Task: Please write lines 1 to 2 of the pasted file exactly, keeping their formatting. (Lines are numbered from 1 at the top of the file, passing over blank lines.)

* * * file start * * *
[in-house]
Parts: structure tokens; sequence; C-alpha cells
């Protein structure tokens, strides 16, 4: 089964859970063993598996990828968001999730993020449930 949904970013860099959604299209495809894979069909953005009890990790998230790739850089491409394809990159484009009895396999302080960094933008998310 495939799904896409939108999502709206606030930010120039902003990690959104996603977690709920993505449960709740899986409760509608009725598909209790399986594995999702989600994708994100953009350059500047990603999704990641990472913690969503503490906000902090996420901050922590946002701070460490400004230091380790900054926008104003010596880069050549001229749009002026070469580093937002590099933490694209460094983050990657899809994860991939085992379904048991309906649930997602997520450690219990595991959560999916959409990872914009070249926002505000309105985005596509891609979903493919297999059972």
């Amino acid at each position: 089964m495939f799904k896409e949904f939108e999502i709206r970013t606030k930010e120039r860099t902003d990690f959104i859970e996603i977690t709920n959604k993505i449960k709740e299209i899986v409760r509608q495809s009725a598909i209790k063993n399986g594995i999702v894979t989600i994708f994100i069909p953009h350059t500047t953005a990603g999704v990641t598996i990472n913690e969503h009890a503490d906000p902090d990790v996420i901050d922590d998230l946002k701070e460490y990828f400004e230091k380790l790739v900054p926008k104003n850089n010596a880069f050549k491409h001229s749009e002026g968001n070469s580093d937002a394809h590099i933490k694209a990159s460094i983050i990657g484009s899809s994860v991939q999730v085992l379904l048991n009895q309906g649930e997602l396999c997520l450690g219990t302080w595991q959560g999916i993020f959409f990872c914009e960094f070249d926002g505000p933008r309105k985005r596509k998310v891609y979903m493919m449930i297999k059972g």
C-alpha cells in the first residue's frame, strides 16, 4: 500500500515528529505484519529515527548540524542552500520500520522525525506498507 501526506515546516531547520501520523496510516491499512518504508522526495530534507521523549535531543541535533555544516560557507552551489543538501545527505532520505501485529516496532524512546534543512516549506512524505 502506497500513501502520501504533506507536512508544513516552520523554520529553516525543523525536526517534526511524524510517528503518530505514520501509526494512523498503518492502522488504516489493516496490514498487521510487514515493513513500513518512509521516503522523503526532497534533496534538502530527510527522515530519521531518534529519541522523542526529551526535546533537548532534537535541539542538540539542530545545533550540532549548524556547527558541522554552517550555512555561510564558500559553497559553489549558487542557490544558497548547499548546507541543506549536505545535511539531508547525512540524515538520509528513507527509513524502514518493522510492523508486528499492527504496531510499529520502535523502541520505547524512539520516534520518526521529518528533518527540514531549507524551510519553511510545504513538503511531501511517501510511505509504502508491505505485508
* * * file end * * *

[in-house]
Parts: structure tokens; sequence; C-alpha cells